Reis and Froberg got the itch to do another Hot Snakes disc late last year, but Kourkounis informed them that he was bowing out to dedicate all of his time to the Brides, who were working on their major-label debut album. Reis was unhappy with the turn of events—after all, it was he and Kourkounis who would get together for a week in San Diego to write and record new songs, then send them to Froberg, who would tack on his vocals (Wood was hardly part of that process, as the first two albums were essentially bassless). Without that essential core intact, the Snakes’ survival felt unlikely. But then San Diego friend, drummer, and one-time pro skateboarder Mario Rubalcaba—who’d been hitting the skins in the latest incarnation of Rocket—stepped into the picture, and everything changed practically overnight: the lineup, the music, and, most importantly, the attitude.

“I feel like this is a completely fresh start in a lot of ways, and we’re all really committed to this thing,” Reis says. “The whole thing feels different. The inspiration is still the same, but if you listen to this record you can definitely hear something very different about us. That’s because of Mario. The way he plays allowed us to mine territories we haven’t before. His style led to us deciding to have bass on every song, which made everything sound really good. And with all four of us in the room together doing everything at one point in time, things felt a lot more cohesive and just really, really fun. It definitely feels like a real band.”

“Mario joining was a big deal,” Froberg concurs. “It’s been a pretty major personnel change—our band is small, and so one person makes a big, big difference in the way we sound. He’s always been one of the best drummers I’ve ever seen, and I think we really rip now with him involved. It’s pretty fuckin’ awesome.”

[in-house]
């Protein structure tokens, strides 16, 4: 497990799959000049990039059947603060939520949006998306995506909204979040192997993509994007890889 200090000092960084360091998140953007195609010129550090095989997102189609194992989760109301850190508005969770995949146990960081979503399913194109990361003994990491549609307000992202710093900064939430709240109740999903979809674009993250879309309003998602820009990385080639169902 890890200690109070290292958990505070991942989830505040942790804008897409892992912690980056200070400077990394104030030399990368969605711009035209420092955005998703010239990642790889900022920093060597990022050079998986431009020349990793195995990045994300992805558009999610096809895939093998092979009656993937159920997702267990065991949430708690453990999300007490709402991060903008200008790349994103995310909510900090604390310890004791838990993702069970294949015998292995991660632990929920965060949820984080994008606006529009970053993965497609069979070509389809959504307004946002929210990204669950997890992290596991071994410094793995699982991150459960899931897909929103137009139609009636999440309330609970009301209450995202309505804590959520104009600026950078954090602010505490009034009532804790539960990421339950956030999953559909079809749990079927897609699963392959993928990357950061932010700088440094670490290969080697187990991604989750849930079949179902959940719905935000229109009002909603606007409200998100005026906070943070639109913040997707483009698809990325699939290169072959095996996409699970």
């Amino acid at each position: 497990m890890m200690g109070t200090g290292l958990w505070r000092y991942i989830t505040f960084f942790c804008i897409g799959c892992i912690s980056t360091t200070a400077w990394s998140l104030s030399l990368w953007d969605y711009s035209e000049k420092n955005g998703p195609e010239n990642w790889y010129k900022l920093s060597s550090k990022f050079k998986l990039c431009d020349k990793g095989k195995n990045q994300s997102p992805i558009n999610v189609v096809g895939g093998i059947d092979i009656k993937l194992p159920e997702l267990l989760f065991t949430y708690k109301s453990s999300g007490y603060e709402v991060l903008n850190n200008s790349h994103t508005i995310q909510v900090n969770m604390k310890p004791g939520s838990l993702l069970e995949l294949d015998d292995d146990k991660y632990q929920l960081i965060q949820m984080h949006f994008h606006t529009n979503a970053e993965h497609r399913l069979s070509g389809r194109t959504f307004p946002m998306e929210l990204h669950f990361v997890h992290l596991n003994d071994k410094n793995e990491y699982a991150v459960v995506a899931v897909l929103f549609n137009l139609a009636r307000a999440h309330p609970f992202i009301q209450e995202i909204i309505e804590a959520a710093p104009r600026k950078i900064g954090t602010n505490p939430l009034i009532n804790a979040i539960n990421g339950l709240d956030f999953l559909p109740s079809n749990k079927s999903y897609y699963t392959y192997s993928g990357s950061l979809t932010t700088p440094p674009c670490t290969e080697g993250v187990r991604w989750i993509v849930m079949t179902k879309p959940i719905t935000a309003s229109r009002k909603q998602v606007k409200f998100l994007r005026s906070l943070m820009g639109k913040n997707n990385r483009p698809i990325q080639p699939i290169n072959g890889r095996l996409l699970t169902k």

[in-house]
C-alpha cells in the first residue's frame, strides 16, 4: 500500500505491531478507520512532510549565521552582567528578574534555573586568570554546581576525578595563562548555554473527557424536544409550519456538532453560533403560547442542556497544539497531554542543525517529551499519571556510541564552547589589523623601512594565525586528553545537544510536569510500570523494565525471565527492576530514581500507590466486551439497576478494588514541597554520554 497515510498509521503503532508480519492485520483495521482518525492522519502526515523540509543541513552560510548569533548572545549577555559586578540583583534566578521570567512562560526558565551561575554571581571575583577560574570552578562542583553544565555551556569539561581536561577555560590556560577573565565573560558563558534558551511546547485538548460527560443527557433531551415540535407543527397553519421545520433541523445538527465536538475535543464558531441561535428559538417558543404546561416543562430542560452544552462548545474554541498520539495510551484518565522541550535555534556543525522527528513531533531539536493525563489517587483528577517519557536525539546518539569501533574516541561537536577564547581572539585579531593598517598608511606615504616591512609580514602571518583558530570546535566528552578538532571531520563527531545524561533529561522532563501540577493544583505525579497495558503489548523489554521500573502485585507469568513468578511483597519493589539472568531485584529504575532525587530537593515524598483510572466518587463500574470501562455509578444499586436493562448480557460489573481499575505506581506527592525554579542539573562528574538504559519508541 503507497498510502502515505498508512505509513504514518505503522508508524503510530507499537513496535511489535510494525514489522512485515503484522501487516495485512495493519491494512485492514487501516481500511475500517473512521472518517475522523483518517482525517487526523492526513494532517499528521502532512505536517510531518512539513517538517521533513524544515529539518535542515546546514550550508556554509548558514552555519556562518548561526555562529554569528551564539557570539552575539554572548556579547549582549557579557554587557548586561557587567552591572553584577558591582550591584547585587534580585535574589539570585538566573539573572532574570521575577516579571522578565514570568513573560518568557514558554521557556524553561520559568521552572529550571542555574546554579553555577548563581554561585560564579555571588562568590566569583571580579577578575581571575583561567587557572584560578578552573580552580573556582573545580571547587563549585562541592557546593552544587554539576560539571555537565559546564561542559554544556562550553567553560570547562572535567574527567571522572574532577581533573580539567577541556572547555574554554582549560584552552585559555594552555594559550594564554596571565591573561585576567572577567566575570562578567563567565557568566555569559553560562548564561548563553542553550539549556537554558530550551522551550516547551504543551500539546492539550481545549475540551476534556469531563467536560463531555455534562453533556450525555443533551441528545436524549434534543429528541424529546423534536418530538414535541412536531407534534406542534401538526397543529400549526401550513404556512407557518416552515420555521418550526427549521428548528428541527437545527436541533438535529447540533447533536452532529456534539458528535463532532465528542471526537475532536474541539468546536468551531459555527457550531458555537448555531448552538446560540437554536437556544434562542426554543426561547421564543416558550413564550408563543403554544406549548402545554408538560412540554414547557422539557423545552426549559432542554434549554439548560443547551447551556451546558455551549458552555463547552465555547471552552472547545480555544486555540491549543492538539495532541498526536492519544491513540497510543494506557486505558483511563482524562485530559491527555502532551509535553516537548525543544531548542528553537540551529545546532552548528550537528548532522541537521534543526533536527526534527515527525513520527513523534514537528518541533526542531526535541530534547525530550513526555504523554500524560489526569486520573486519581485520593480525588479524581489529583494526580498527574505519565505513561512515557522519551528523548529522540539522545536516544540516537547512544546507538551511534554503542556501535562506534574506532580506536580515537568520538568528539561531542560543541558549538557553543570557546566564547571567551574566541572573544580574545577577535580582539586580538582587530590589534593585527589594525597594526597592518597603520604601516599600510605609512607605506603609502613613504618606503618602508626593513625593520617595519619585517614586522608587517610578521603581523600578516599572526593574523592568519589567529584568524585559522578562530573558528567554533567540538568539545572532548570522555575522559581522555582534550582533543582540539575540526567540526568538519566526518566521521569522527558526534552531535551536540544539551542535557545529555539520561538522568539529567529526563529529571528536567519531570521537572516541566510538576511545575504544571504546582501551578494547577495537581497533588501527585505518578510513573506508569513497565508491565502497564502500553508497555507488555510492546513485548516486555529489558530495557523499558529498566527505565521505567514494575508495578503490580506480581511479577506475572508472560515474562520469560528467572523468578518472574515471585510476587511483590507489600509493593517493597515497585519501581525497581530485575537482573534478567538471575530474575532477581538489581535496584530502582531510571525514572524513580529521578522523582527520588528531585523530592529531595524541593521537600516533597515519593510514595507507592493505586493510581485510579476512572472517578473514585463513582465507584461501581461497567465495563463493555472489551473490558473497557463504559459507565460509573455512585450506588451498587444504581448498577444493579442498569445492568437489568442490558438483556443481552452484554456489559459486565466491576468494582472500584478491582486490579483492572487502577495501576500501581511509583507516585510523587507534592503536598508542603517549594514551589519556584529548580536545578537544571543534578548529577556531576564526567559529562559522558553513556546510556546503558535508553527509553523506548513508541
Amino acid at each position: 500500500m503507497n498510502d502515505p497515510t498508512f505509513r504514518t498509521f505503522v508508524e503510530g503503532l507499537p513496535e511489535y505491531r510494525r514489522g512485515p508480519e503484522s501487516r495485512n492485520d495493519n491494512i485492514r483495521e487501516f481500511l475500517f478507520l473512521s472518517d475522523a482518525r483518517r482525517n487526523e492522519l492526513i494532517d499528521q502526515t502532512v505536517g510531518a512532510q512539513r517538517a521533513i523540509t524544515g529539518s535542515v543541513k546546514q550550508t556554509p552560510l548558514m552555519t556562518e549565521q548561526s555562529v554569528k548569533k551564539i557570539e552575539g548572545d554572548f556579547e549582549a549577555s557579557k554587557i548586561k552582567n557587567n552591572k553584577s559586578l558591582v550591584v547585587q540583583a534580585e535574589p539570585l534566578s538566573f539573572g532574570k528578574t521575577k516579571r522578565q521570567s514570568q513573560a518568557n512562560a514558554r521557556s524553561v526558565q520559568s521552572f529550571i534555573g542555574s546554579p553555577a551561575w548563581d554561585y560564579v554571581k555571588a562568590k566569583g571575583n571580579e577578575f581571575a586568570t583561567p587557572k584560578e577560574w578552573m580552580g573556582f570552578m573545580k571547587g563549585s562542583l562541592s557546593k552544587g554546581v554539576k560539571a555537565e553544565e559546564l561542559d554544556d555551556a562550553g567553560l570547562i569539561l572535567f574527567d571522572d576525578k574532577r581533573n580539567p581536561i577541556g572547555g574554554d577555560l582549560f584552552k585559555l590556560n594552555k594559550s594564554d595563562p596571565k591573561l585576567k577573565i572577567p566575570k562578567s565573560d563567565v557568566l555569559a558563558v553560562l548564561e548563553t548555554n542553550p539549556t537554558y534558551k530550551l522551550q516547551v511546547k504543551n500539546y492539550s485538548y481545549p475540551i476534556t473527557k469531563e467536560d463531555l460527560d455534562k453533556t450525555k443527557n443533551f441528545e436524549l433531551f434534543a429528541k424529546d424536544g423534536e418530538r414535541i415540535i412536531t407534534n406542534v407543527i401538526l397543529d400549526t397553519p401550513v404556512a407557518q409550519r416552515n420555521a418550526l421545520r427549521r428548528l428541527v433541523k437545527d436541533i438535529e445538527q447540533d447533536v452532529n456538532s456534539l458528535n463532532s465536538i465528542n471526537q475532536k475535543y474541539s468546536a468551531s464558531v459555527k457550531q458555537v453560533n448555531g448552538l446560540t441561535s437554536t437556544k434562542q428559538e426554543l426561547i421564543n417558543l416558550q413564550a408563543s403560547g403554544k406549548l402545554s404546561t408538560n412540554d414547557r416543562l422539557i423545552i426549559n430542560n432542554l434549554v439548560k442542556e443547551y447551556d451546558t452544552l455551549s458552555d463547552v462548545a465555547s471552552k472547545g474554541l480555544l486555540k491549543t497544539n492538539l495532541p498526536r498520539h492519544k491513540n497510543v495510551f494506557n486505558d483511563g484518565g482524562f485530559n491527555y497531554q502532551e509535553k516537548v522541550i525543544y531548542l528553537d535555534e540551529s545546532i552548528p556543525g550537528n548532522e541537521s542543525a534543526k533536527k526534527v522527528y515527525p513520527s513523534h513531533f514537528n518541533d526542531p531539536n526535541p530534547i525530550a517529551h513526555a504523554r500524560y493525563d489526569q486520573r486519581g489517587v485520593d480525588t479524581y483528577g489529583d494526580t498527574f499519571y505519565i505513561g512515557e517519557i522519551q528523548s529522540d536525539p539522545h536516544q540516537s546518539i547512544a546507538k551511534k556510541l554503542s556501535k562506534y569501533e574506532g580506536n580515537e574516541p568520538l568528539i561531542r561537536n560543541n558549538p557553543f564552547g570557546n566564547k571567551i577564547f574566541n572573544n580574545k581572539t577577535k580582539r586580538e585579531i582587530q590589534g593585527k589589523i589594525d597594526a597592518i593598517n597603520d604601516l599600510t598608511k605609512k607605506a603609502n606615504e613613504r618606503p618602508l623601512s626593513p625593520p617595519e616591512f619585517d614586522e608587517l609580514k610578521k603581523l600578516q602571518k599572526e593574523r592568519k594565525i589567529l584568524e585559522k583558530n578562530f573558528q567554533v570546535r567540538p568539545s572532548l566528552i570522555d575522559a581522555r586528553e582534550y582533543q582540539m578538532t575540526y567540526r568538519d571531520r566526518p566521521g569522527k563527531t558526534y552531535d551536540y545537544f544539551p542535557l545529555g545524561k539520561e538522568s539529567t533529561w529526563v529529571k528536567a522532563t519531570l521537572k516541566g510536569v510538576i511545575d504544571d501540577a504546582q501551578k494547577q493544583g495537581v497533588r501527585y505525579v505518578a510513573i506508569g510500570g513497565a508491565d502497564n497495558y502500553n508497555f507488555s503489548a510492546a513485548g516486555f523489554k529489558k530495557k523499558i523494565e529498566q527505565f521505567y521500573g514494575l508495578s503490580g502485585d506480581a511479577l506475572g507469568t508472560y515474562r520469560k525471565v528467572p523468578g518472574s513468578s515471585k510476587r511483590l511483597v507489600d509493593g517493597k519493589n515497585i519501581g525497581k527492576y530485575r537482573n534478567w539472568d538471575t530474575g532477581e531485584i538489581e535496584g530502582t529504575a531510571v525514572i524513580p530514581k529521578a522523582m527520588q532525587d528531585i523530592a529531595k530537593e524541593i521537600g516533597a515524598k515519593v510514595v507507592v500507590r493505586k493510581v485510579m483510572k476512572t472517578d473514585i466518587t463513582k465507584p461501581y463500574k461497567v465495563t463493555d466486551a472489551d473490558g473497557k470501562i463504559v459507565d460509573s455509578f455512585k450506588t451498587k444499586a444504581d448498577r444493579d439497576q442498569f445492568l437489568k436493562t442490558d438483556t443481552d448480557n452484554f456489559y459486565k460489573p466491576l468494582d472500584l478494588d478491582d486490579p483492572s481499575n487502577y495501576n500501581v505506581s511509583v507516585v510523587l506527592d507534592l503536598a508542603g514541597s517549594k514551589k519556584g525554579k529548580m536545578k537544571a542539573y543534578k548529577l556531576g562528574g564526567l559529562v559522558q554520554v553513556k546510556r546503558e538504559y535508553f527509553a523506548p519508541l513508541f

For his part, the laid-back Rubalcaba says he’s thrilled but not exactly star-struck at getting to play with two of his musical idols. “My first real punk show was Pitchfork, and I was really into Jehu,” he says. “I mean, I never thought I would be in this position, but when the opportunity came up it felt like the natural thing to do. It hasn’t felt weird or strange, it’s just really cool that I’m actually getting to add fuel to the fire.”

Musically speaking, the Snakes have never lacked intensity, but Reis is right—listening to Audit in Progress, you can hear Rubalcaba’s propulsive thwacks pushing the interlocking, steel-wool riffs and throbbing bass beyond their breaking point like a vein-popping drill sergeant demanding 100 more push-ups from an already frazzled recruit. The band plans to take full advantage of this renewed opportunity and new lease on life over the next year—everyone’s other projects are on hold while they tour behind Audit and try to recapture some of that lost momentum.

“We’re pretty energized,” Reis says. “The absence, the not playing, the excitement about the new album, Mario and Gar being such a big part of this band now. We’re pretty eager to resume where we left off and see what happens.”

“We had some pretty serious holdups, a lot of things conspired to keep things from happening, but those things don’t exist anymore,” Froberg says. “We haven’t played anything, anywhere for two years—but now we’re gonna make up for lost time.”